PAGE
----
Sheriff email battle continues

May 27, 2008 9:30:57 PM PDT
13 Undercover goes back to court where high ranking Harris County Sheriff's Department officials get a lecture from a judge after sworn testimony turns out to not be true. It may be just one email, but the sheriff's office is trying to explain why it was trying to destroy a key piece of evidence, which has now been subpoenaed by a grand jury investigating that office.

Remember when the sheriff defended that mass deletion of 750,000 emails in the midst of the Ibarra lawsuit? High ranking commanders testified under oath that emails being deleted detailing investigations had been saved.

"Don't worry judge, it exists somewhere else and now we know it doesn't," said Judge David Bernal of the 281st Civil Court in a hearing.

Judge Bernal was reacting to our stories last week. It was our discovery of an email detailing surveillance of the brothers who had sued the sheriff's office for civil rights violations. It is the only written evidence of a surveillance operation now under criminal investigation by a grand jury.

"It was going to be deleted with all these other 750,000 emails if we hadn't stepped in and that's a fact," said KTRK attorney John Edwards.

The county's explanation was it was the only email being destroyed that should have been saved. The judge wasn't buying it.

"I can't take the representation that it's the only one," said Judge Bernal. "It appears to be is that the more time we spend on this, we get another one."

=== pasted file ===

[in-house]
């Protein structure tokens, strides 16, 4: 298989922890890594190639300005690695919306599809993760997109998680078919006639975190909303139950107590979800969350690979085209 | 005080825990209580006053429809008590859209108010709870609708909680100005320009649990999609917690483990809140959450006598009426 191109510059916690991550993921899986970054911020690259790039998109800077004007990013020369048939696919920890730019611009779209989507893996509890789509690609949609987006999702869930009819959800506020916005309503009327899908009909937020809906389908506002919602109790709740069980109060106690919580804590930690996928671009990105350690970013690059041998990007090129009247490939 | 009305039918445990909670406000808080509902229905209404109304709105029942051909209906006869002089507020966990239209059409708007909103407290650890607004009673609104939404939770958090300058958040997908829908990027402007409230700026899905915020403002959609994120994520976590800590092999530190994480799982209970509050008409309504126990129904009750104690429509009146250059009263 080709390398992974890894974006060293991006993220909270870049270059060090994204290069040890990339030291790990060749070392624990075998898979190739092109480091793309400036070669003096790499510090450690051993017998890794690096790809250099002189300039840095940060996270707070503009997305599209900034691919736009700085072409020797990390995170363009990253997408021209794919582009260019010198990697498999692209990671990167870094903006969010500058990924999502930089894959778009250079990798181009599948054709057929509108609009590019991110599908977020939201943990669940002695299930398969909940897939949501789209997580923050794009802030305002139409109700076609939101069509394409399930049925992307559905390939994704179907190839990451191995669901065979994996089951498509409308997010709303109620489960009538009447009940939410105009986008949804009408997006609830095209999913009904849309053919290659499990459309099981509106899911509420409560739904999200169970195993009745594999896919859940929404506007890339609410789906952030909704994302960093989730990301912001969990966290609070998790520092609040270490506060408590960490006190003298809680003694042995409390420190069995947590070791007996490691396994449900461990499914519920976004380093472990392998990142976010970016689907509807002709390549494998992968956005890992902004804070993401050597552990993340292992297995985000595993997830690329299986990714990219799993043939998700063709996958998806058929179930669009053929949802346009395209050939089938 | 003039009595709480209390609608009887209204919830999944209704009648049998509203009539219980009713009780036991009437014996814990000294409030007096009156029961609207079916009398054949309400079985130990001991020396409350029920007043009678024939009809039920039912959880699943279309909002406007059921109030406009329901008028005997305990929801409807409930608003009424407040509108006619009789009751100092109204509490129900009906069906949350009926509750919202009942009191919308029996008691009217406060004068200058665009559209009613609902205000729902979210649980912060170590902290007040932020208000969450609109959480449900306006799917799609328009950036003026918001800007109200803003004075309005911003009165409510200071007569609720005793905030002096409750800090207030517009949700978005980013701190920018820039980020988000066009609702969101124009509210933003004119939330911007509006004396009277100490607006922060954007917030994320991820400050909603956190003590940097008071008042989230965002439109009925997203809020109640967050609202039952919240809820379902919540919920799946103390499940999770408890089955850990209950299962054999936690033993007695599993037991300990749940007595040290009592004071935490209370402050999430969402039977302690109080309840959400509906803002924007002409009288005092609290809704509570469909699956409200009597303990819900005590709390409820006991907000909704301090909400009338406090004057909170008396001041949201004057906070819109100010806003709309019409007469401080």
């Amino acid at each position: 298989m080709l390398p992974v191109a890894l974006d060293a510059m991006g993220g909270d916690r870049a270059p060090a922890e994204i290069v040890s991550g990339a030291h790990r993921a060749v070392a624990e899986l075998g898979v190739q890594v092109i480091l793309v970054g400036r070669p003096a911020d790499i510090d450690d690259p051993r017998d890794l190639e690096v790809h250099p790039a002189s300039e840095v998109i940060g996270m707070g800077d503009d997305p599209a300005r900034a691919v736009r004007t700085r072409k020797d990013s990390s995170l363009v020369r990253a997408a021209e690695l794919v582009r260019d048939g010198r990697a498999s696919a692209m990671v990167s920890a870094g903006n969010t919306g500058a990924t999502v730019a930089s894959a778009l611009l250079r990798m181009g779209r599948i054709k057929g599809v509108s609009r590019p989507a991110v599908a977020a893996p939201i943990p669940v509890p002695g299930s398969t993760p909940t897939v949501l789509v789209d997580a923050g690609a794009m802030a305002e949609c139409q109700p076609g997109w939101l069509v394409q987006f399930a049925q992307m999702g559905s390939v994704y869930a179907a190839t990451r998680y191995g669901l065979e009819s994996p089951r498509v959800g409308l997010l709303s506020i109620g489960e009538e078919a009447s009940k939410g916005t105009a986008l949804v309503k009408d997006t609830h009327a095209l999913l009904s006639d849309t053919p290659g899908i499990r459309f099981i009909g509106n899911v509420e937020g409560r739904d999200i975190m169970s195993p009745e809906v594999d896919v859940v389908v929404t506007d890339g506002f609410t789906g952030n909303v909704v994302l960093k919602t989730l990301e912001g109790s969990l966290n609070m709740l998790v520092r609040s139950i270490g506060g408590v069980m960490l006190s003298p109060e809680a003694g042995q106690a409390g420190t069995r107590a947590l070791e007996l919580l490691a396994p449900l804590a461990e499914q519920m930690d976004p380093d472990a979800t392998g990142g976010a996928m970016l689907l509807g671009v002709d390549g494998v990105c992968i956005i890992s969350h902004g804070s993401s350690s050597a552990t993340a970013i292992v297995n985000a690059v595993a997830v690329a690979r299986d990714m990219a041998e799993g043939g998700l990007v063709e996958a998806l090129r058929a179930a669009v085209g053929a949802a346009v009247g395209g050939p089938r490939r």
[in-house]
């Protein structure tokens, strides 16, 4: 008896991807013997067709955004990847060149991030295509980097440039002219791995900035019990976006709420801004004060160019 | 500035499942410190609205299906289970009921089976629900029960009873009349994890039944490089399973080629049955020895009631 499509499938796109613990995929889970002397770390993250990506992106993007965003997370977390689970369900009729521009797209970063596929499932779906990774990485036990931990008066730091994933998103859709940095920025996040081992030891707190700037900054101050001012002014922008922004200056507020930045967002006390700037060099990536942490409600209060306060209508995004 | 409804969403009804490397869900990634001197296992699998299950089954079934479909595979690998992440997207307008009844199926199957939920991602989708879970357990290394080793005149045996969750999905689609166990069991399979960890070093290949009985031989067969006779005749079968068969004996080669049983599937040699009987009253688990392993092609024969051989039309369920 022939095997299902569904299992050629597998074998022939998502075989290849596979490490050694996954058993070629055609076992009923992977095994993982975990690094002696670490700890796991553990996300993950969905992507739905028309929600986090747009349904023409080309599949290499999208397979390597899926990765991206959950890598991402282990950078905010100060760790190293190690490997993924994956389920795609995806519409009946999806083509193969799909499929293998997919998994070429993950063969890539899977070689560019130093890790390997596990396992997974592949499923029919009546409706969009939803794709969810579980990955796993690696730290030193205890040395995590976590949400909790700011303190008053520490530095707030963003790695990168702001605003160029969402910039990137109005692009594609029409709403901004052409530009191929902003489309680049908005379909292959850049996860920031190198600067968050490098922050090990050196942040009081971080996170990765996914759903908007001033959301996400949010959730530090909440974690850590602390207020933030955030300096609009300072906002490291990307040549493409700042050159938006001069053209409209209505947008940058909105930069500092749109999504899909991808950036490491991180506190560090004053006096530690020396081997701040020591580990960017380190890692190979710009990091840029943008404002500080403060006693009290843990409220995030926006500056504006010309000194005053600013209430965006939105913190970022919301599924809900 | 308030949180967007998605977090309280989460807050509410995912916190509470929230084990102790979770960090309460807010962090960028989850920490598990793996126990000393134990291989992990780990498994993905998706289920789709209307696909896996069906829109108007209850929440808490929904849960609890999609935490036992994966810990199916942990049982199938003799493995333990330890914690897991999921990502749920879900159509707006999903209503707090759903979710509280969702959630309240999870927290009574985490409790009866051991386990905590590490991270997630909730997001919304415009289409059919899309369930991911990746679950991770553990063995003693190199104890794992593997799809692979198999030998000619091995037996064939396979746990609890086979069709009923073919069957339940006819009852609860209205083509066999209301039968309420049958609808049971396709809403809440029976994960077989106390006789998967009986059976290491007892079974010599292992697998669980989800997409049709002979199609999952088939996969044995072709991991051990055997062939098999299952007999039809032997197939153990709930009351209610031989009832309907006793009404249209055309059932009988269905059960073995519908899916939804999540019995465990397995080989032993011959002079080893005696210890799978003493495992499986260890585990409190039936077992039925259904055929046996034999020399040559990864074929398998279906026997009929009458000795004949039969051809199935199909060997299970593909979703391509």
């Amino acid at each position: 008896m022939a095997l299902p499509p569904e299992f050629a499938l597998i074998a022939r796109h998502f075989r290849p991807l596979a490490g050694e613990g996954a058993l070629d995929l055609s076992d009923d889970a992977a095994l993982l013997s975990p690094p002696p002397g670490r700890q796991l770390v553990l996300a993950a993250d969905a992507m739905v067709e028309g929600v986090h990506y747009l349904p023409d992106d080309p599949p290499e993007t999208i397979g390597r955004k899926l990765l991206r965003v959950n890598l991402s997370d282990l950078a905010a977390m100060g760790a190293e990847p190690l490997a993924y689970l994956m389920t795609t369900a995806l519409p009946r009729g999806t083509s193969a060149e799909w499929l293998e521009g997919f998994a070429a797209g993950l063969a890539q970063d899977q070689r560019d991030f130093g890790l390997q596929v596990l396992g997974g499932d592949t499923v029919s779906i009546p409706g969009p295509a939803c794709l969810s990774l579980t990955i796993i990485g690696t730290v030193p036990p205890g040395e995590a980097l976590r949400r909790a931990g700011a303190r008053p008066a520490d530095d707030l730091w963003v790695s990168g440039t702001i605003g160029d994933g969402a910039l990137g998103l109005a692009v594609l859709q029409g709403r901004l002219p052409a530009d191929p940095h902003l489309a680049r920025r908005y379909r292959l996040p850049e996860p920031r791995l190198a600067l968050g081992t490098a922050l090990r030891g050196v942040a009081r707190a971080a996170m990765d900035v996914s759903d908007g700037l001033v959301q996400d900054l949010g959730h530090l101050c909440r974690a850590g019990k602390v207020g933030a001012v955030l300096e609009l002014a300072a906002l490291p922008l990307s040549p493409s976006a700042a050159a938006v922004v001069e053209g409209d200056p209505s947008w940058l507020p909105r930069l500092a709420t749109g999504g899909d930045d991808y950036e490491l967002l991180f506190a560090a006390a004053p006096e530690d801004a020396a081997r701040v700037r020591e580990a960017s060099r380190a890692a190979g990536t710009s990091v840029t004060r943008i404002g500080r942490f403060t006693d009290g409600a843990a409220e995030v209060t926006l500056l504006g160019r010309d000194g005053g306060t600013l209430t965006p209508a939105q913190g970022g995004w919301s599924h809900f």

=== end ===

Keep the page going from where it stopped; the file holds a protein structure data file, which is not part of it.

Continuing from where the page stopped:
The sheriff's office also sought for days to keep the email a law enforcement secret.

"That email was produced for lack of a better word not voluntarily," the judge said.

That's why 13 Undercover complained that having the sheriffs special assistant making the call on what the public sees, simply won't do going forward. The pace of email inspection is going too slowly.

"At that rate it would take two years to do accomplish the review and inspection," Edwards said "That is not what was represented in court."

We have the latest claim from the sheriff's office that his secret squad didn't document surveillance or use of surveillance equipment.

Of course the elected sheriff still refuses to answer these questions as his department was chastised for failing to live up to court orders.

"I didn't think it was a good faith effort," Judge Bernal said.

The judge's order today will speed up the inspection and give Channel 13 a chance to look at every single email, with the judge, not the sheriff's office deciding what stays secret. What else will we find? Stay tuned.

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